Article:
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150 km from Singhu, help pours in from Kurukshetra

At Padlu village in Kurukshetra's Shahabad block, for instance, farmers have a "relay system" — with batches of 50 farmers going to the capital at a time. They stay at the protest site for three days and return to the village for the next batch of 50 to take over.

Written by Sukrita Baruah | Kurukshetra | December 8, 2020 3:35:33 am
150 km from Singhu, help pours in from KurukshetraWomen prepare food for farmers at Shahabad. (Express photo by Abhinav Saha)

More than 150 km from the Delhi-Haryana border at Singhu where thousands of farmers are protesting, a gurdwara and volunteers from across villages in Kurukshetra are working round the clock to sustain them.

At Padlu village in Kurukshetra’s Shahabad block, for instance, farmers have a “relay system” — with batches of 50 farmers going to the capital at a time. They stay at the protest site for three days and return to the village for the next batch of 50 to take over. Dakala village, with a smaller population of around 1,000, sends 25-30 at a time.

“The aim is that there always be enough people to sustain the pressure while everyone is also able to carry out their responsibilities in their farms and homes,” said Kulwinder Singh from Dakala.

Those not at Delhi’s borders at a given time contribute with their material resources. “Our local gurdwara announces on a loudspeaker that such and such thing is currently required and we go and give according to our means there.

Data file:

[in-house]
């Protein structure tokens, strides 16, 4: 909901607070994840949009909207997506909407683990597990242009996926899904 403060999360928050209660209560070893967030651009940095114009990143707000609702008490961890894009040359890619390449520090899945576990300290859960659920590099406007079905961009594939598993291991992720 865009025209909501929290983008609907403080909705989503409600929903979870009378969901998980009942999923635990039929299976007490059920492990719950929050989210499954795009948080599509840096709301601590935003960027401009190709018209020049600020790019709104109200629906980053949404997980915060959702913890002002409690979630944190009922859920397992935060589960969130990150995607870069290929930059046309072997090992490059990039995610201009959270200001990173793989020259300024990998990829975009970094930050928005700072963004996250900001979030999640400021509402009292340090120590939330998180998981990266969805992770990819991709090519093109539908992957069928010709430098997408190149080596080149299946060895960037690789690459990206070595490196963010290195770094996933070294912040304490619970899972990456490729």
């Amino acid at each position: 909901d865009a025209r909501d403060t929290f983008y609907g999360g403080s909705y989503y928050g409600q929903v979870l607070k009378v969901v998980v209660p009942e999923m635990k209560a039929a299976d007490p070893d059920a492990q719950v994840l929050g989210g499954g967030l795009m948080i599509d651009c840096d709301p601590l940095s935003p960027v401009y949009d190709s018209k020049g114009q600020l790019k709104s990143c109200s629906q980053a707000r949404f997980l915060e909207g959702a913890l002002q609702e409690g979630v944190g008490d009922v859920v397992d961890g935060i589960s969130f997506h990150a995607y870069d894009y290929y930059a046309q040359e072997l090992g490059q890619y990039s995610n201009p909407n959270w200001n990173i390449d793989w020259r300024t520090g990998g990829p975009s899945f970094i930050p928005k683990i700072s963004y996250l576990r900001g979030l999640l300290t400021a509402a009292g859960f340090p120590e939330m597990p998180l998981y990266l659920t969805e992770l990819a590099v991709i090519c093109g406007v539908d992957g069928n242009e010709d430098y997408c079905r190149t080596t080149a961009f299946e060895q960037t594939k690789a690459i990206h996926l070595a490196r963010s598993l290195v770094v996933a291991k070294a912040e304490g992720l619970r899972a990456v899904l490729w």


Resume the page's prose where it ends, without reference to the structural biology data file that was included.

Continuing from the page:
Once everyone’s contribution is collected, a vehicle carries it all to the dera kar sewa in Shahabad. We have given food supplies, fresh blankets, toothbrushes, medicines, hand sanitisers and odomos,” said Gurdeep Singh from Padlu, who said his last contribution was 40 kg of atta on Saturday.

Every morning, a vehicle leaves the Shahabad branch of Dera Baba Jagtar Singh to pick up around 20-25 women volunteers from the villages according to the day’s roster. These women work from 8 am to 5-6 pm to prepare food and organise the ration arriving from the villages.

On Monday, it was turn for the women of Salpani village to perform what they refer to as sewa. “We do the cleaning here, cut the vegetables, prepare the food, and organise raw material. We come when it’s our turn since we are all part of the movement. My father was also at Singhu border for a week and has returned now,” said 19-year-old Mehekpreet Kaur, a B.Sc final-year student.

While another group of women will arrive to continue preparations through the night, women from their neighbouring village Ajrana will take over the next day.

Every day, multiple trucks leave the rasoi. Baba Gurmeet Singh, spiritual head and in-charge of the branch, said he is unable to keep count of the quantity of supplies which leave the gurdwara each day.

“We don’t have an estimate as we don’t know how many people we are serving at the borders; the numbers grow every day and many people other than farmers come to the sites as well. 5,000, 10,000, 20,000? We don’t know, and we send our trucks to Singhu, Tikri and Ghazipur borders… In the beginning, we were sending out many more trucks of cooked food, but since it’s a long journey we also put up cooking set-ups and sent volunteers there and are now focusing on sending raw material for cooking and other essentials,” he said.

Three trucks of cooked food head towards the capital from there every day — at around 4 am, 9 am, and 4 pm. Puran Chand, a social worker, estimates that each truck carries around seven quintals of food. “Including those carrying dry ration and other supplies, nearly 10 trucks leave every day. On Sunday, we had also sent a truckful of mattresses,” he said.

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